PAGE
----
Weightlifting

Transgender weightlifter thanks IOC for 'commitment to making sport inclusive and accessible'

Transgender weightlifter Laurel Hubbard is in Japan for the Tokyo Games and thanked the International Olympic Committee on Friday for helping to make it possible for her to compete.

Laurel Hubbard is a medal contender in women's over-87 kilogram weightlifting competition

New Zealand weightlifter Laurel Hubbard is set to make history at the Tokyo Olympics as the first transgender athlete to compete at an Olympic Games. (Paul Childs/Reuters)

Transgender weightlifter Laurel Hubbard is in Japan for the Tokyo Games and thanked the International Olympic Committee on Friday for helping to make it possible for her to compete.

Hubbard has been a focus for support and criticism since qualifying for the Tokyo Olympics. She is a medal contender in the women's over-87 kilogram weightlifting category on Monday.

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"The Olympic Games are a global celebration of our hopes, our ideals and our values. I commend the IOC for its commitment to making sport inclusive and accessible," Hubbard said in comments provided by the New Zealand Olympic Committee (NZOC).

NZOC secretary-general Kereyn Smith said Hubbard arrived in Tokyo a couple of days ago.

"I just bumped into her at lunch and we understand that she's comfortable," Smith said.

"She's getting ready. She well understands the size of the stage and is very grateful to be able to compete in this environment."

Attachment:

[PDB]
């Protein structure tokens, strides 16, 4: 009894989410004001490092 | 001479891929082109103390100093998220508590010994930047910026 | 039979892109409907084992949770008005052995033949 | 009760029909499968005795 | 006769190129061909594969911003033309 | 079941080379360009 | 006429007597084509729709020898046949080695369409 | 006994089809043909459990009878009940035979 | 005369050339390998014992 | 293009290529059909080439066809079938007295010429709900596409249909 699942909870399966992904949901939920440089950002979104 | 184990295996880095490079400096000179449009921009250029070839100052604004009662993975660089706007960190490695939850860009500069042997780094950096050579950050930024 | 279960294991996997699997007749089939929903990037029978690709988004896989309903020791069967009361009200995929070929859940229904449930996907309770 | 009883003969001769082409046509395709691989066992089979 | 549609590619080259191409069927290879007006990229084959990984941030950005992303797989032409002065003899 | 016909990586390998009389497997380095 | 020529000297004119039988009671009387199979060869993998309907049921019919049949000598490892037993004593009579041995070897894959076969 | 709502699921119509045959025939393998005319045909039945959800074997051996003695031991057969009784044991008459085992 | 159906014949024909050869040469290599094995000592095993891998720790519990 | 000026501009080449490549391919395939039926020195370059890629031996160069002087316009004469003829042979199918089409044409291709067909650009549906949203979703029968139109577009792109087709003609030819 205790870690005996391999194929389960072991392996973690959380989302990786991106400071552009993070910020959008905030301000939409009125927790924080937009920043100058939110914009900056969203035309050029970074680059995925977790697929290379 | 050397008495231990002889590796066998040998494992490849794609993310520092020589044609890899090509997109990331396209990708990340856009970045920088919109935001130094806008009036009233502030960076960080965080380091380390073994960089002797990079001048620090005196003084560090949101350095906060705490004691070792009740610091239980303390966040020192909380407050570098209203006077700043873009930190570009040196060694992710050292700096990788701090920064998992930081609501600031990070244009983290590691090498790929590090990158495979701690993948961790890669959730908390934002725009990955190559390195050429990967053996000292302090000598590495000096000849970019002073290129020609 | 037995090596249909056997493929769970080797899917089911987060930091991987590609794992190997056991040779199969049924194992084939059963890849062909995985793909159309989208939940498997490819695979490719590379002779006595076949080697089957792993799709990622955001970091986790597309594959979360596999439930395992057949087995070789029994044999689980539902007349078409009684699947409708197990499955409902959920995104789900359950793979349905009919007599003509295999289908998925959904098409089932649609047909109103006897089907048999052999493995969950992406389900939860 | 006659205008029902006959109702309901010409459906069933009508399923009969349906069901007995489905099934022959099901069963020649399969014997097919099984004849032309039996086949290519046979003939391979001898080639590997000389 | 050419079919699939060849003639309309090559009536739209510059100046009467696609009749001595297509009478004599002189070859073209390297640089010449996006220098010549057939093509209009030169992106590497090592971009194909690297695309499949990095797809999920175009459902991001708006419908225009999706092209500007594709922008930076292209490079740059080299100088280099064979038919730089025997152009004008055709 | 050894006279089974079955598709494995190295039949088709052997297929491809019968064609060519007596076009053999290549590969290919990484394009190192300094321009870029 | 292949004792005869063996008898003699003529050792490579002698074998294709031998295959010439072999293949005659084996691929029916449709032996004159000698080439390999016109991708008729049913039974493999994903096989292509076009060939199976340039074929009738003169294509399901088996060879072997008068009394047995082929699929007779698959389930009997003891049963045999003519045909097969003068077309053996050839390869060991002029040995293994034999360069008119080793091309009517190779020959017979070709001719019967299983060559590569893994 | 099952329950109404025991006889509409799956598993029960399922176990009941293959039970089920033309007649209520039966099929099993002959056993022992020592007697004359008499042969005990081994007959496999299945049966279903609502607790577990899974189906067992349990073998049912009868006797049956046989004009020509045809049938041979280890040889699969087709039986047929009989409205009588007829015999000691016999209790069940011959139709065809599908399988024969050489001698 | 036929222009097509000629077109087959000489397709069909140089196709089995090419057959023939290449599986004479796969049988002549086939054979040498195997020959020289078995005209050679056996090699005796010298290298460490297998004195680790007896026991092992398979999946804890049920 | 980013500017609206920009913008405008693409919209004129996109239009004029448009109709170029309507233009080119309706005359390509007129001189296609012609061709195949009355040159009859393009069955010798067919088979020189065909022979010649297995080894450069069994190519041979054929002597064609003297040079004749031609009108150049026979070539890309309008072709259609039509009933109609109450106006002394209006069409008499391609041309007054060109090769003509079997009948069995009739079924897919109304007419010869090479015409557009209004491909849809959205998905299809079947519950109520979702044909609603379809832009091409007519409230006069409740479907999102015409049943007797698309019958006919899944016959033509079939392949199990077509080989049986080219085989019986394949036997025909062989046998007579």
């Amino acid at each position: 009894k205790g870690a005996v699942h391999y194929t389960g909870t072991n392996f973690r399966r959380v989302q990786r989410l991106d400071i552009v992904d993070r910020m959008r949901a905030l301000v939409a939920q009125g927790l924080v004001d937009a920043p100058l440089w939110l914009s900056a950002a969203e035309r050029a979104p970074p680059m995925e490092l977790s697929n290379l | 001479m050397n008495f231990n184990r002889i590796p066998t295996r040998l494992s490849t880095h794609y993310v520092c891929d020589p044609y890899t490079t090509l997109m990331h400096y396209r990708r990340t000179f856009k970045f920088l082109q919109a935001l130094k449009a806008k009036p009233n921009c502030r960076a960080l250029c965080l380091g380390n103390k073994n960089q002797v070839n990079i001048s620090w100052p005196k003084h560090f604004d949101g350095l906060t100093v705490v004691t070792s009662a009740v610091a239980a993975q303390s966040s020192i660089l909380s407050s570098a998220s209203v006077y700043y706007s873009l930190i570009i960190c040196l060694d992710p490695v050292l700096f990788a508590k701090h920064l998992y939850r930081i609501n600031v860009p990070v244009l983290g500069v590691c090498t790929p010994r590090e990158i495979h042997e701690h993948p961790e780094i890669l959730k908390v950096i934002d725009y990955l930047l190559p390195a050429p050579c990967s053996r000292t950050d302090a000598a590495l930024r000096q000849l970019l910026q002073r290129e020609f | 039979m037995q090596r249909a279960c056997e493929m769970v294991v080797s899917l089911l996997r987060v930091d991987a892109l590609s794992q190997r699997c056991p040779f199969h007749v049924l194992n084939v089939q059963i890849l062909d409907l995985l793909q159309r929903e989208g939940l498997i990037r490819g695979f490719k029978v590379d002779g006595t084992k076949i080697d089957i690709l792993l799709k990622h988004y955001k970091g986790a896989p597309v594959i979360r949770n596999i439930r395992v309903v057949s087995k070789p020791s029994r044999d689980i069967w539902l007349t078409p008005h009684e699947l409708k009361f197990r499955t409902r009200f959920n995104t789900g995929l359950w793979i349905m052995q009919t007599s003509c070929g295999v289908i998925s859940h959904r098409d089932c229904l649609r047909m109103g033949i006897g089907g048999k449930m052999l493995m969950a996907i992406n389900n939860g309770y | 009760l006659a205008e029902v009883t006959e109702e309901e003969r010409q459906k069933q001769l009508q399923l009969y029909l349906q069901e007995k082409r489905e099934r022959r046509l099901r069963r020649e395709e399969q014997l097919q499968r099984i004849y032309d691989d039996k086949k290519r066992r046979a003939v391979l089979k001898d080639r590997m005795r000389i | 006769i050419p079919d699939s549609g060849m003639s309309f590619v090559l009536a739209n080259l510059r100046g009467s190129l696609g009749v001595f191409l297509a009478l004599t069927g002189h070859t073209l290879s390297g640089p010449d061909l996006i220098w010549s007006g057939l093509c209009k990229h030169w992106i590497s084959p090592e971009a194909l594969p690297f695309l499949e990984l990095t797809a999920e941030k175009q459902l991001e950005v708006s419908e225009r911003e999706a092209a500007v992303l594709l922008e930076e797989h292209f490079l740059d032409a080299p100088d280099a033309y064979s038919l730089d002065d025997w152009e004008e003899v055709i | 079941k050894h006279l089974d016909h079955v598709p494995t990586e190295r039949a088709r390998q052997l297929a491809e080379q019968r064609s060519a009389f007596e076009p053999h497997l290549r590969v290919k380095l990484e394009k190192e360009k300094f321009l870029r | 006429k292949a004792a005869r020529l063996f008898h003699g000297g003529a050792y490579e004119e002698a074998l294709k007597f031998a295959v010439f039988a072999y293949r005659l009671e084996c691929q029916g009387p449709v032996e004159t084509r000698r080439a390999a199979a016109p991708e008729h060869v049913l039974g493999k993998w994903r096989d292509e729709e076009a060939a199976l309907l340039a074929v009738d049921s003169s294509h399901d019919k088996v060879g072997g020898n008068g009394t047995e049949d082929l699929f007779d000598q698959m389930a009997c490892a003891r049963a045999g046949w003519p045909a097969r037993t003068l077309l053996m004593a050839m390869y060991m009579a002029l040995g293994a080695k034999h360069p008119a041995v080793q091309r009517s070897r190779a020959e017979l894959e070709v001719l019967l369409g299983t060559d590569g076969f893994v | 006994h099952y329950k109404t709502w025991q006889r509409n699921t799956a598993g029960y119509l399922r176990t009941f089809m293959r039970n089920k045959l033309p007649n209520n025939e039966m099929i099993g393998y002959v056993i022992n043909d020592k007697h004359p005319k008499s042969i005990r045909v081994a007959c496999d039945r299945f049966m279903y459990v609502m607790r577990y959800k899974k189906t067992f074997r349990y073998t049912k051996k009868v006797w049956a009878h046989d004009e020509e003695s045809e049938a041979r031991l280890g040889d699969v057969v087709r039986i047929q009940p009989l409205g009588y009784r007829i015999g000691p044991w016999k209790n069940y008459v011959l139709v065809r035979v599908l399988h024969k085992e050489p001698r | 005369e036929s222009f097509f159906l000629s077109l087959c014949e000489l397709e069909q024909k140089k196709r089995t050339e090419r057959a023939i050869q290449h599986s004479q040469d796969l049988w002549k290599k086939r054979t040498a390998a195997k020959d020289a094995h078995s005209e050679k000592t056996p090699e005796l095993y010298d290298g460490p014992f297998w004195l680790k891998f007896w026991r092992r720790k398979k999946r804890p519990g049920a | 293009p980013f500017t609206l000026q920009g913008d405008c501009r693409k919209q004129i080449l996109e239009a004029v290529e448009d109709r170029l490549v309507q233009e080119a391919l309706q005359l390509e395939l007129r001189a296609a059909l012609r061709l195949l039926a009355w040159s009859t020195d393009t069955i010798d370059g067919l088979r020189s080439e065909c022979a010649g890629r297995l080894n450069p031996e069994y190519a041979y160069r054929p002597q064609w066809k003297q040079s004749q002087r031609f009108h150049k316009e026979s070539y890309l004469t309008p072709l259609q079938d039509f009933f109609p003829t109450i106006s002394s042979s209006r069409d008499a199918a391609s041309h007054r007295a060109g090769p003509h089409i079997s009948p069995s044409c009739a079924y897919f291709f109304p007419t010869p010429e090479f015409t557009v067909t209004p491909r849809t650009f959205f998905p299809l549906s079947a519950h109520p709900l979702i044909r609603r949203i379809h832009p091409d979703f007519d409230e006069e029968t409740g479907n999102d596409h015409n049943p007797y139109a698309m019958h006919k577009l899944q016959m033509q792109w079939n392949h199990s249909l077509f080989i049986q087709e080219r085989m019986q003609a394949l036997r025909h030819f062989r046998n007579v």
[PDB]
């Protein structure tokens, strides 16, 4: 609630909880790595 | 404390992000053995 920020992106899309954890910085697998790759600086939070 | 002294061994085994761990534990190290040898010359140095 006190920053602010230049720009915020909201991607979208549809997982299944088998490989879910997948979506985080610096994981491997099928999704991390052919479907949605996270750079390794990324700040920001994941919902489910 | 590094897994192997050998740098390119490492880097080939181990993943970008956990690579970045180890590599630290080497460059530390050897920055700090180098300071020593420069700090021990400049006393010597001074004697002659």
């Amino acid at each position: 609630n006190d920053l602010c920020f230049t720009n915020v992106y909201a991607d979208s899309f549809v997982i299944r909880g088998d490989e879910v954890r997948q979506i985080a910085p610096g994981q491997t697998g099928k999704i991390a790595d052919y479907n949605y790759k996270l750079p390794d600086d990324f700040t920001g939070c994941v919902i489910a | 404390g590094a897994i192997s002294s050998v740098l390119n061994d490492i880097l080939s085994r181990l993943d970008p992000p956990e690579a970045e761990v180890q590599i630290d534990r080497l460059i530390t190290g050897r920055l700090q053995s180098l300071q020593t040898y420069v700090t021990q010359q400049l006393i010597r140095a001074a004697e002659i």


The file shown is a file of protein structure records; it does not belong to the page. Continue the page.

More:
The IOC in 2015 drew up a set of recommendations for including transgender athletes. Many sports bodies, including the International Weightlifting Federation, have implemented similar policies based on the IOC recommendations. Different sports are allowed to set their own specific policies.

The IOC signalled it will release a new "framework" for transgender athletes' eligibility, taking into account newer scientific studies. That will form a basis for sports to draw up their own updated policies.

IOC medical director Richard Budgett said the organization was funding research into the effects of transitioning. Current IOC guidelines require athletes to demonstrate low testosterone levels for 12 months before a first competition.

"We funded some of those [studies] based particularly importantly on individuals who are transgender and seeing what the effect of transitioning actually has on their performance, because that's what we really need to know," Budgett said.

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